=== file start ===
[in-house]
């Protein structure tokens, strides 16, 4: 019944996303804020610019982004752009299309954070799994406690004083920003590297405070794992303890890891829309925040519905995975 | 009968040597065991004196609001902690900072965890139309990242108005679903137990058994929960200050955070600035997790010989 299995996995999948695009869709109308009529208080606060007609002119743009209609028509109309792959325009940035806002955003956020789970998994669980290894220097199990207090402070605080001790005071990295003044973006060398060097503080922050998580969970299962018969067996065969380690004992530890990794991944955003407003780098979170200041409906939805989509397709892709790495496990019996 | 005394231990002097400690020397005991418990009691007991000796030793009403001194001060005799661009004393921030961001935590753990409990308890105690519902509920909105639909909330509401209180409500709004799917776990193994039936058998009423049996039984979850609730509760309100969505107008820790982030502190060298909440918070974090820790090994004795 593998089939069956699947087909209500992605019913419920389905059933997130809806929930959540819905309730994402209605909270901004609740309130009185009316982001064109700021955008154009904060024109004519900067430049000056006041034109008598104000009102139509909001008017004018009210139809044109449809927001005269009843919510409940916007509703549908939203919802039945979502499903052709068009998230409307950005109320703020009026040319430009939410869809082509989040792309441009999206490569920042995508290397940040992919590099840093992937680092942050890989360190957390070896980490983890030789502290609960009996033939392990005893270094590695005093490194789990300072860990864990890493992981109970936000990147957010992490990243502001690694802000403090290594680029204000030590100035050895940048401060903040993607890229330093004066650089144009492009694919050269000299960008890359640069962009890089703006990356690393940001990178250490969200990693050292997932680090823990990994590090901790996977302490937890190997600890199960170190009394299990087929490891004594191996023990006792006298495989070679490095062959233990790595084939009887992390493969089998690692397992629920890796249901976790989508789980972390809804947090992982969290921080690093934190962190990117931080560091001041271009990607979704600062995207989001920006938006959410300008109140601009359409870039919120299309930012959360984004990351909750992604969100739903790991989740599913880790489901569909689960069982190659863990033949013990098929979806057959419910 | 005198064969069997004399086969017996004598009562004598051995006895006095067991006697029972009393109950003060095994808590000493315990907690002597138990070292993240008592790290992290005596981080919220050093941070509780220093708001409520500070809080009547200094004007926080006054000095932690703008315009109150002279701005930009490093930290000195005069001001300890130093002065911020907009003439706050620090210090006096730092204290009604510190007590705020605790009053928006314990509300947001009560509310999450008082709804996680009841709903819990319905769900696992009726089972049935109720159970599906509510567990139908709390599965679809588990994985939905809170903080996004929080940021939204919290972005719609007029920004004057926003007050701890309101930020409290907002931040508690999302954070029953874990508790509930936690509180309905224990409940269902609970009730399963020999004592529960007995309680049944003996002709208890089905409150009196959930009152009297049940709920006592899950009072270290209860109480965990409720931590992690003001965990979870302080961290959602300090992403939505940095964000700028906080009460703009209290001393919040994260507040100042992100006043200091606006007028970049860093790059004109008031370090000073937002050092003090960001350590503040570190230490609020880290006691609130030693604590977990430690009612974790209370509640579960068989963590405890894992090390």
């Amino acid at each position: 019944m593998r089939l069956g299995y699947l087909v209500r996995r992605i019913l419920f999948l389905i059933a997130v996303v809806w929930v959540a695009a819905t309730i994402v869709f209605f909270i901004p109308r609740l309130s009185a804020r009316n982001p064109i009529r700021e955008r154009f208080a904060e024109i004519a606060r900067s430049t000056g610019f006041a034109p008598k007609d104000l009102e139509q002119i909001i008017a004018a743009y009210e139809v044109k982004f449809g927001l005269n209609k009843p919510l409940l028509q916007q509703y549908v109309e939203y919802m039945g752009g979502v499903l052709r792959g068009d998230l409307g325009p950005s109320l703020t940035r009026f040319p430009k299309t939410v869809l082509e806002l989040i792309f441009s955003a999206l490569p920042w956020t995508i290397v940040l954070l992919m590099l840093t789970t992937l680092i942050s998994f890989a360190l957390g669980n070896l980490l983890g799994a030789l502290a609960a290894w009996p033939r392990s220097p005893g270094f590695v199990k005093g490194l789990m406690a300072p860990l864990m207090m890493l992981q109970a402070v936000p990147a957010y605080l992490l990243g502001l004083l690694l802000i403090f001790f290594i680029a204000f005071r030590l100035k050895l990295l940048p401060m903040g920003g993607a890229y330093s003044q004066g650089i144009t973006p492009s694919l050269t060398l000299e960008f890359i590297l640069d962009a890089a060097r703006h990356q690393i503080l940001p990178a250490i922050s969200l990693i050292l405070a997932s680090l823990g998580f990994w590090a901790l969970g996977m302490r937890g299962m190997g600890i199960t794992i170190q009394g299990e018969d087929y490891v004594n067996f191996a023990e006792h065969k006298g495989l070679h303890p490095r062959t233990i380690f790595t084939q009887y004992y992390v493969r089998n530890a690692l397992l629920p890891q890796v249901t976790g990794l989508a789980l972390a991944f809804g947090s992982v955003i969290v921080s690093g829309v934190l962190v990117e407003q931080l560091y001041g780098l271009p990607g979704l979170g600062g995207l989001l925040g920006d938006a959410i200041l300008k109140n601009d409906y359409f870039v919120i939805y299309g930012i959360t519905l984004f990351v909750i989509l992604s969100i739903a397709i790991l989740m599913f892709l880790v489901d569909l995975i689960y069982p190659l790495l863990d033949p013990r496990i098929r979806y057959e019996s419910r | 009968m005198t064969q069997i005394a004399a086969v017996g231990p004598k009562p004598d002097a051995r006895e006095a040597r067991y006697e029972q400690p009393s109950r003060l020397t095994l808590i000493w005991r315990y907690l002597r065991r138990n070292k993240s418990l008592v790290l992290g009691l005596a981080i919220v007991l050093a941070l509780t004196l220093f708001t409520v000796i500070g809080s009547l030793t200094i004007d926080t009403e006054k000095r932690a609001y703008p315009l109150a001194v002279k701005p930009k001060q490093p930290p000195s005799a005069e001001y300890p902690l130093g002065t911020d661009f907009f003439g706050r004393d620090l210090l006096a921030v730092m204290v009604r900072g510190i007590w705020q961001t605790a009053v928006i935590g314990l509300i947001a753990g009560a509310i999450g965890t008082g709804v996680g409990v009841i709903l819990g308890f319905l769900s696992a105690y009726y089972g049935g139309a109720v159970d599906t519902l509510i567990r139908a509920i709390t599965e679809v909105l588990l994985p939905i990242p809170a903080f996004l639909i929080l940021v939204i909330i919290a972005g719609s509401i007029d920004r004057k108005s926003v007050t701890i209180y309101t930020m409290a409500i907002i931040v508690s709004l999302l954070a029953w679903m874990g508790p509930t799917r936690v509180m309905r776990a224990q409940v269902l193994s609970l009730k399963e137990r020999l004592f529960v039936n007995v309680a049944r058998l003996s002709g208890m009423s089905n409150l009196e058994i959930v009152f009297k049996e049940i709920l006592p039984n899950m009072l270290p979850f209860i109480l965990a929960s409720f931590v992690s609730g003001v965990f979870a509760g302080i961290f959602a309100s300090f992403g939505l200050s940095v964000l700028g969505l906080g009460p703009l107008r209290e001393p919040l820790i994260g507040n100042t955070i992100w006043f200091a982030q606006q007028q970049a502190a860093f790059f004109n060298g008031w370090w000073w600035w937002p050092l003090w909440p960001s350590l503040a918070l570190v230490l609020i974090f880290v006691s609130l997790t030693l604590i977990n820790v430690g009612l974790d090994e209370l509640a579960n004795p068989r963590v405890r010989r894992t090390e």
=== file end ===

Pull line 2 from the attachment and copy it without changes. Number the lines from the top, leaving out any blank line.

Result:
């Protein structure tokens, strides 16, 4: 019944996303804020610019982004752009299309954070799994406690004083920003590297405070794992303890890891829309925040519905995975 | 009968040597065991004196609001902690900072965890139309990242108005679903137990058994929960200050955070600035997790010989 299995996995999948695009869709109308009529208080606060007609002119743009209609028509109309792959325009940035806002955003956020789970998994669980290894220097199990207090402070605080001790005071990295003044973006060398060097503080922050998580969970299962018969067996065969380690004992530890990794991944955003407003780098979170200041409906939805989509397709892709790495496990019996 | 005394231990002097400690020397005991418990009691007991000796030793009403001194001060005799661009004393921030961001935590753990409990308890105690519902509920909105639909909330509401209180409500709004799917776990193994039936058998009423049996039984979850609730509760309100969505107008820790982030502190060298909440918070974090820790090994004795 593998089939069956699947087909209500992605019913419920389905059933997130809806929930959540819905309730994402209605909270901004609740309130009185009316982001064109700021955008154009904060024109004519900067430049000056006041034109008598104000009102139509909001008017004018009210139809044109449809927001005269009843919510409940916007509703549908939203919802039945979502499903052709068009998230409307950005109320703020009026040319430009939410869809082509989040792309441009999206490569920042995508290397940040992919590099840093992937680092942050890989360190957390070896980490983890030789502290609960009996033939392990005893270094590695005093490194789990300072860990864990890493992981109970936000990147957010992490990243502001690694802000403090290594680029204000030590100035050895940048401060903040993607890229330093004066650089144009492009694919050269000299960008890359640069962009890089703006990356690393940001990178250490969200990693050292997932680090823990990994590090901790996977302490937890190997600890199960170190009394299990087929490891004594191996023990006792006298495989070679490095062959233990790595084939009887992390493969089998690692397992629920890796249901976790989508789980972390809804947090992982969290921080690093934190962190990117931080560091001041271009990607979704600062995207989001920006938006959410300008109140601009359409870039919120299309930012959360984004990351909750992604969100739903790991989740599913880790489901569909689960069982190659863990033949013990098929979806057959419910 | 005198064969069997004399086969017996004598009562004598051995006895006095067991006697029972009393109950003060095994808590000493315990907690002597138990070292993240008592790290992290005596981080919220050093941070509780220093708001409520500070809080009547200094004007926080006054000095932690703008315009109150002279701005930009490093930290000195005069001001300890130093002065911020907009003439706050620090210090006096730092204290009604510190007590705020605790009053928006314990509300947001009560509310999450008082709804996680009841709903819990319905769900696992009726089972049935109720159970599906509510567990139908709390599965679809588990994985939905809170903080996004929080940021939204919290972005719609007029920004004057926003007050701890309101930020409290907002931040508690999302954070029953874990508790509930936690509180309905224990409940269902609970009730399963020999004592529960007995309680049944003996002709208890089905409150009196959930009152009297049940709920006592899950009072270290209860109480965990409720931590992690003001965990979870302080961290959602300090992403939505940095964000700028906080009460703009209290001393919040994260507040100042992100006043200091606006007028970049860093790059004109008031370090000073937002050092003090960001350590503040570190230490609020880290006691609130030693604590977990430690009612974790209370509640579960068989963590405890894992090390």